Writer: Peter Milligan
Artist: Colin Lorimer
Colour: Joana Lafluente
Editor and plot: David Leach
Publisher: Titan Comics
Softcover, 112pp, $16.99, £13.99
On sale: 13th November 2018
The Book: Based on the TV show created by Patrick McGoohan, this all-new adventure written by Peter Milligan sees Breen, codenamed No. 6, trapped in a seemingly bizarre parallel world, unlike anything he has ever experienced before. There he must race to rescue his fellow spy before he loses his very grip on reality. But to save the day, Breen must also confront the arch controller of The Village, a person known only as Number One…
The Review: I’d imagine it unlikely anyone not familiar with The Prisoner TV show is going to pick up this psychological thriller. But if you’re new to the much-praised and often mystifying 1960s show starring Patrick McGoohan that inspired this series by Peter Milligan, then you might be pleasantly surprised. I think The Uncertainty Machine works as a story, not just because it draws on all the elements of the original, but also serves perfectly as a modern take on the whole concept that a newcomer could enjoy as a stand-alone, mind blowing adventure.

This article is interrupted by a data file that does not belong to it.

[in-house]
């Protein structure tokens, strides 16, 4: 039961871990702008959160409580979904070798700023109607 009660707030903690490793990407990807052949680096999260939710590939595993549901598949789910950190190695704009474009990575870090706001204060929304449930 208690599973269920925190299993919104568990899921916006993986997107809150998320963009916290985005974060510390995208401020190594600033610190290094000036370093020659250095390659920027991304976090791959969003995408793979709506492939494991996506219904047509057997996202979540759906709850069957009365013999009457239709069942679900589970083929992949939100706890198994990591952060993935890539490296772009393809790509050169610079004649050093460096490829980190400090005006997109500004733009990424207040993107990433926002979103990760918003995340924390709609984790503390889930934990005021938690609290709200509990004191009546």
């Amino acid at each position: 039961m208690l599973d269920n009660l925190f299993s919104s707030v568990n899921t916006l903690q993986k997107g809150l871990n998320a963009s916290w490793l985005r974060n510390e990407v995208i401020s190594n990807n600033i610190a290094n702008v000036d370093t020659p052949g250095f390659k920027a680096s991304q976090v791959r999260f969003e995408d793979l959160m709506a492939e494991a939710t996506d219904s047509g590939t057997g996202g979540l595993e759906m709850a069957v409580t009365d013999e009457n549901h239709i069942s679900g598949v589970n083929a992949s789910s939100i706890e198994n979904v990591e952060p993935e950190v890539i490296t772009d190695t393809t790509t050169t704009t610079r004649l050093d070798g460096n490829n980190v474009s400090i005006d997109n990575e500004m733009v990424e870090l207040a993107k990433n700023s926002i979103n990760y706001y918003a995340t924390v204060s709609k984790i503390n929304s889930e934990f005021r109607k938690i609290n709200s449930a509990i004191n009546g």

Of course, if you are familiar with The Prisoner – and I am very definitely talking here about the original show, not its turgid update, then you’ll enjoy The Uncertainty Machine all the more for its references to it. Between them, Peter Milligan and artist Colin Lorimer deftly weave a thoroughly mind-spinning tale of spies, adventure and mind warfare, a tale with strong internal logic in a crazy setting, where you’re never sure where the real world ends and the weirdscape of The Village, a mysterious monitor of all things secret, begins.
Not only that, but Milligan also leaves you in part satisfied by the confounding conclusion – no spoilers here – and with the same sense of wonder, of what might happen next, as the last episode of the original TV show did.
There have been attempts to bring The Prisoner to comics before of course, by Jack Kirby, Gil Kane, Dean Motter and Mark Askwith, Motter and Askwith’s Shattered Visage interpretation regarded as something of a disappointment by many, myself included.
For me, The Uncertainty Machine delivers a wholly welcome and enjoyable new take on The Prisoner concept that I hope not only pleases the show’s fans, but might even attract new readers into the nightmare world of The Village. Recommended.
• The Prisoner – The Uncertainty Machine is available from 13th November 2018 from all good bookshops, comic shops and Amazon
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